Flashcards in Drugs Employed in GI Disease 1 Deck (25):
the 2 causes for ulcers
increased acid production and decreased mucosal resistance
3 interventions for ulcers
1. neutralize acid
2. decrease acid production
3. increase mucosal resistance
antacid. reacts w/ HCl to make calcium chloride and carbonic acid. side effect is constipation. use in combo with magnesium compounds
antacid. rarely used because of systemic alkalosis. high sodium content
magnesium hydroxide/magnesium carbonate
antacid. may cause magnesium toxicity in presence of renal disease. adverse effects include diarrhea. can cause bradycardia with renal problems.
antacid. combines with HCl to make aluminum chloride and water. aluminum Cl -> aluminum phosphate which cant be absorbed. doesnt disturb serum electrolyte or pH. useful in renal failure patients. may have protective effect on mucosa. causes constipation
defoaming agent in antacids. decreases gas bubbles/bloating
used with antacids. small amounts, but can cause concern in patients with edema and hypertension.
anticholinergic agents effect
vagotomy type of effect. reduction of HCl secretion, spasmolytic effect. adverse effects include dry mouth, blurry vision, atony of bladder, constipation, drowsiness, confusion.
anticholinergic drugs + when you take them
atropine, propantheline, dicyclomine. administered 30 minutes before meals and at bedtime.
blockade of histamine H2 receptor
lower acid secretion by blocking H2 histamine receptors on parietal cells. decrease basal and food stimulated acid secretion. dont need to be given in relationship to meals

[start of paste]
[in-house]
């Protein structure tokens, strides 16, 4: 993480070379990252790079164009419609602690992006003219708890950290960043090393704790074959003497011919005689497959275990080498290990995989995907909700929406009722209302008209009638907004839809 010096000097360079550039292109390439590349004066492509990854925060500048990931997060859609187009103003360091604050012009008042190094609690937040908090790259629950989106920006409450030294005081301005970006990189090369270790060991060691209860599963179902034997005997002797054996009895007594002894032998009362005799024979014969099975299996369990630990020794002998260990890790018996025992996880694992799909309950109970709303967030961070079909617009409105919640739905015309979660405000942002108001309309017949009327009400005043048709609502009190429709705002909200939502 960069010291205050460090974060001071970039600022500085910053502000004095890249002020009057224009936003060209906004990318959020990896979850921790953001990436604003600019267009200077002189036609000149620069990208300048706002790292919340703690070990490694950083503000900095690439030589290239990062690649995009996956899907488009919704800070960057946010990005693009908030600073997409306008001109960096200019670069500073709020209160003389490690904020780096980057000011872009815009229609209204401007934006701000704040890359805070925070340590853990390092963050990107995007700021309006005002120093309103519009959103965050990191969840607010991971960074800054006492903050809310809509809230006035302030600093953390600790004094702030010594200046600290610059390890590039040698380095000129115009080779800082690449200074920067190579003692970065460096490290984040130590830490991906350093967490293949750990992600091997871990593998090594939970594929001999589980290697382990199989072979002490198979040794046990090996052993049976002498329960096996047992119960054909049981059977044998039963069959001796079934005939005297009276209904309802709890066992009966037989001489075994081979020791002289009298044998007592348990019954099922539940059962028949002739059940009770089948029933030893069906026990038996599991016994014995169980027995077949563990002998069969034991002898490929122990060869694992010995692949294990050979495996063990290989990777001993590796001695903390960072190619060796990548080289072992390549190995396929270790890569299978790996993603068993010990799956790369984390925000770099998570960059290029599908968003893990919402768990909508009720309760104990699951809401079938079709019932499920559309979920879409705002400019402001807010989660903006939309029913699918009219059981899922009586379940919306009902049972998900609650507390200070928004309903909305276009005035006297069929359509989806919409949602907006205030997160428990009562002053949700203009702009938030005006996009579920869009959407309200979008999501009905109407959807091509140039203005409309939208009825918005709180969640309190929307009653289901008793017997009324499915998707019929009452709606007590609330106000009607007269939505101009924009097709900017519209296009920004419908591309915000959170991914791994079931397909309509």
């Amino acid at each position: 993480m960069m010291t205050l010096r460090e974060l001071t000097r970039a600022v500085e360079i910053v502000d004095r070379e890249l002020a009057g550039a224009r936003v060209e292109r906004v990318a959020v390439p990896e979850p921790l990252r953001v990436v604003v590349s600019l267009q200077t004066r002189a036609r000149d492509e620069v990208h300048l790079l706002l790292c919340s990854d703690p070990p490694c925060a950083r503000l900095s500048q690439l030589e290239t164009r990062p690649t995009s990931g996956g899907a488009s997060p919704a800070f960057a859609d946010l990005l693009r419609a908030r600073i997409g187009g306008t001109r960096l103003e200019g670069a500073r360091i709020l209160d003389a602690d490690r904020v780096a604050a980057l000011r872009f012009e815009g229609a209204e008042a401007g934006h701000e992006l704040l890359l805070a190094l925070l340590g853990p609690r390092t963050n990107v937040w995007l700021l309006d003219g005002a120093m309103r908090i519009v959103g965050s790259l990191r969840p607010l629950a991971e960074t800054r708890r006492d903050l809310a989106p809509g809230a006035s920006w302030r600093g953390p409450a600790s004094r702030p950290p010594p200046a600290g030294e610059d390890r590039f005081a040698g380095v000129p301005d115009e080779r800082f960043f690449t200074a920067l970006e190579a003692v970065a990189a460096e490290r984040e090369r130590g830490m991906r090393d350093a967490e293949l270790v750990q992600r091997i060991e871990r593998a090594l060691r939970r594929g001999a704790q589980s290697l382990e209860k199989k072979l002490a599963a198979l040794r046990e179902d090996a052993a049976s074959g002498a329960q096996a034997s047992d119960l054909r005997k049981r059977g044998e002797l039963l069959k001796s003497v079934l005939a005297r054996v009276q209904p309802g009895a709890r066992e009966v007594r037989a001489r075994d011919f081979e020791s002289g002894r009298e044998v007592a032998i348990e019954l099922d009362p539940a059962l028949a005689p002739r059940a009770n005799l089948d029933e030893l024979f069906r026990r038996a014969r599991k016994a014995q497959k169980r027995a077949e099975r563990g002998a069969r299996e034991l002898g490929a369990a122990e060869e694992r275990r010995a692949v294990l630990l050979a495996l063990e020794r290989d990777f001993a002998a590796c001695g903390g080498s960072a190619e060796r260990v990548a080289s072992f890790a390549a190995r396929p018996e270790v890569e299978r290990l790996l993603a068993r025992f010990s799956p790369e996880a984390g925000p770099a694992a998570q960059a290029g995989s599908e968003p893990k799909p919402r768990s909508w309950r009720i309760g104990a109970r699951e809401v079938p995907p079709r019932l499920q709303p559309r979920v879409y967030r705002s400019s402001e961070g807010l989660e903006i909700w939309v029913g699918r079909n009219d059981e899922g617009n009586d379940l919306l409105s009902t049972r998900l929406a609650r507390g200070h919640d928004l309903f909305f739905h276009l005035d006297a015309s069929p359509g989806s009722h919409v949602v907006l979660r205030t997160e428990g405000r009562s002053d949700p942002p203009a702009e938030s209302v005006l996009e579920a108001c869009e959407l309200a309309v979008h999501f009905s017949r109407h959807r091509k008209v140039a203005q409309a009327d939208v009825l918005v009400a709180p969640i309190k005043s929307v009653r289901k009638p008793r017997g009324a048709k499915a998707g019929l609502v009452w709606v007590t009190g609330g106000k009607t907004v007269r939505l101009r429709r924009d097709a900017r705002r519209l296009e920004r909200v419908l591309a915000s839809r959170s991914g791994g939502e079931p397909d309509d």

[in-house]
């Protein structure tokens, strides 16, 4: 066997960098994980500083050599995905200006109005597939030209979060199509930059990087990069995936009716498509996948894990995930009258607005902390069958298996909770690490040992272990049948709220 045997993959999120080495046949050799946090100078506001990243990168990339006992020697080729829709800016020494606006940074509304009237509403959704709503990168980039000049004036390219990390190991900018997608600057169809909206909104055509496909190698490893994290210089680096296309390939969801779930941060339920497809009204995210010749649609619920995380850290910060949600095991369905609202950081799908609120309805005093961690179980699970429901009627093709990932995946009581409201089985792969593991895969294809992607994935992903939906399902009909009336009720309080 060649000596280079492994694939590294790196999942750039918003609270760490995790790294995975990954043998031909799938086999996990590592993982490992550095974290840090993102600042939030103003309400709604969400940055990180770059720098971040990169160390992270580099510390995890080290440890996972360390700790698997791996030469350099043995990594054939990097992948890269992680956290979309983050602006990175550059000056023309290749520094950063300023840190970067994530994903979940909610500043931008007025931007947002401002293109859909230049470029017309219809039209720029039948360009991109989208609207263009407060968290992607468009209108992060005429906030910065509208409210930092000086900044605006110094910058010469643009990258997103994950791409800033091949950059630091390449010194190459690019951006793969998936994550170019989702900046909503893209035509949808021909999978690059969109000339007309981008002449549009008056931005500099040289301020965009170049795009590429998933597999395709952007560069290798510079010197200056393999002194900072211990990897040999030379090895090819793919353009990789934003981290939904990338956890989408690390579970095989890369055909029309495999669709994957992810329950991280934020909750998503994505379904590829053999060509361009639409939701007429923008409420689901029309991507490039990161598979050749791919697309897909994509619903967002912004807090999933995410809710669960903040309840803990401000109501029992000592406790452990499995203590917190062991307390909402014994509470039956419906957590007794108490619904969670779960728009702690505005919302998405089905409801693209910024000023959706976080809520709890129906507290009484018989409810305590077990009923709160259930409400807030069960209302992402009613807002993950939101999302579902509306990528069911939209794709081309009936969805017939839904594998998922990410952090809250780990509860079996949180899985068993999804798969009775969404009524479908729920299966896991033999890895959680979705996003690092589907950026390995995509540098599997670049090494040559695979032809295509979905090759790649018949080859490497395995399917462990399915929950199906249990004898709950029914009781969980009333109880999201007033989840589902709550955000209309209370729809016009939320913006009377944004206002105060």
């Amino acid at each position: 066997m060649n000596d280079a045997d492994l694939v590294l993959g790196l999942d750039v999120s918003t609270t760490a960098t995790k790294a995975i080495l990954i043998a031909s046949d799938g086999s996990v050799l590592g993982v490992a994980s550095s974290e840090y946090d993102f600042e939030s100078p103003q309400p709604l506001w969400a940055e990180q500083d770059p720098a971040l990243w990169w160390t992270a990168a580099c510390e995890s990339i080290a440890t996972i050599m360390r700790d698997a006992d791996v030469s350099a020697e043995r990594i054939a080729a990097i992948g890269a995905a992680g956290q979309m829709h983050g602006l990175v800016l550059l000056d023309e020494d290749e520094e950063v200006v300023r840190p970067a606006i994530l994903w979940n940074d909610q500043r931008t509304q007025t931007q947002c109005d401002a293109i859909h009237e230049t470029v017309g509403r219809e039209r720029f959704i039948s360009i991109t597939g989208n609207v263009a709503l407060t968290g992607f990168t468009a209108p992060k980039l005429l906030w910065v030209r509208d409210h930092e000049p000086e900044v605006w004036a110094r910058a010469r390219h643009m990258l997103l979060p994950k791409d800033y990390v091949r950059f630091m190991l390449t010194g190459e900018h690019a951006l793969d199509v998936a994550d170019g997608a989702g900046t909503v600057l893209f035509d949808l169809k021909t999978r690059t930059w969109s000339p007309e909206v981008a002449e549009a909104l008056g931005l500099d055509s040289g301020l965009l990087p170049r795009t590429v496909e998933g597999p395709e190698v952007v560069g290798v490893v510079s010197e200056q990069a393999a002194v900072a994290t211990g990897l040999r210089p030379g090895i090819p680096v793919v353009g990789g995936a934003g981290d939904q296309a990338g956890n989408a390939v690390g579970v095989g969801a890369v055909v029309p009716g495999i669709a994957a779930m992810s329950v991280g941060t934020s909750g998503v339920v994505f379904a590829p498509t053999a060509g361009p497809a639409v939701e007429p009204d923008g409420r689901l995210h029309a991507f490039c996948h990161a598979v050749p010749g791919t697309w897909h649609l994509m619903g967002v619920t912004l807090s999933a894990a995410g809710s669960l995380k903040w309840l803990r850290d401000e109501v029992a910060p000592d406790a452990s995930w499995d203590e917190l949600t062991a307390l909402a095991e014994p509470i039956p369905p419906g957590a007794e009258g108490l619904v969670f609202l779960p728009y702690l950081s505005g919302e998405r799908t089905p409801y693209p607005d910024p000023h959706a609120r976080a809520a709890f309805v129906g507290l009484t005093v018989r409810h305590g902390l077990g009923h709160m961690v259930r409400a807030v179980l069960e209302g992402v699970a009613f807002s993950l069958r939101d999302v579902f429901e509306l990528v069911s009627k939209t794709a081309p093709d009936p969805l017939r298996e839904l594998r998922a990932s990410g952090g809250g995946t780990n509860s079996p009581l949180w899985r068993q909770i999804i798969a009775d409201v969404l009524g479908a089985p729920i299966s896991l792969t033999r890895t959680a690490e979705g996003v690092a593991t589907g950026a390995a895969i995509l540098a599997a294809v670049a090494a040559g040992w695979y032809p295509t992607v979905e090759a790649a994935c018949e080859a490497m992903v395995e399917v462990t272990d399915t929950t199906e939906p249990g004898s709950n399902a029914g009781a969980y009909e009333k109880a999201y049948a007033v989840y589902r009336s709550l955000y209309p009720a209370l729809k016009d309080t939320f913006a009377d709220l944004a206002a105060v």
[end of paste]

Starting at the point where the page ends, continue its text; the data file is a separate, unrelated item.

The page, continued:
H2 receptor antagonists list
cimetidine, ranitidine, famotidine, nizatidine. inhibi 50-80% of 24 hour acid secretion.
other use for H2 receptor antagonists
can be used prophylactically to decrease stress ulcers in ICU and burn patients.
what happens if you abruptly stop h2 blockers?
hyperproduction of acid! ween off slowly
H2 blocker adverse effects
messes with p450 so can interfere with metabolism of other drugs. headache, lethargy, confusion, depression. severe side effects uncommon
list the 6 H/K ATPase inhibitors (proton pump inhibitors)
omeprazole, lansoprazole, rabeprazole, esomeprazole, pantoprazole, dexlansoprazole
which proton pump inhibitors can be given IV
pantoprazole. doesn't mess with p450.
proton pump inhibitor mechanism of action
accumulate selectively in the highly acid environment of the canniliculus. protonated to a reactive thiophillic sulfenamide that binds to cysteine 813 in the alpha subunit of the enzyme. non competitive inhibitors. better pain relief and faster ulcer healing rates than with H2 antagonists. will heal H2 refractory ulcers
adverse effects of PPIs
headache, gynecomastia, inhibition of P450, gastric hyperplasia possible in long term stuff.
factors impairing mucosal resistance to acid
smoking, genetics, stress, NSAIDs, H. pylori
in acid environment it forms crystals that precipitate on the ulcer crater. lower ulcer recurrence rate than with h2 antagonists
aluminum hydroxide complex, activates in acid environment, binds to ulcerated tissue. as effective as H2 antagonists.
what type of ulcers are prostaglandin E2 analogs
used in people with NSAID ulcers, because duodenal ulcer patients already hyperproduce E2 prostaglandins
prostaglandin E2 analog. decrease acid production, increase mucous and bicarb secretion. less effective than H2 blockers when used solo. approved for prevention of NSAID ulcers. can cause diarrhea, dont use in pregnant bitches!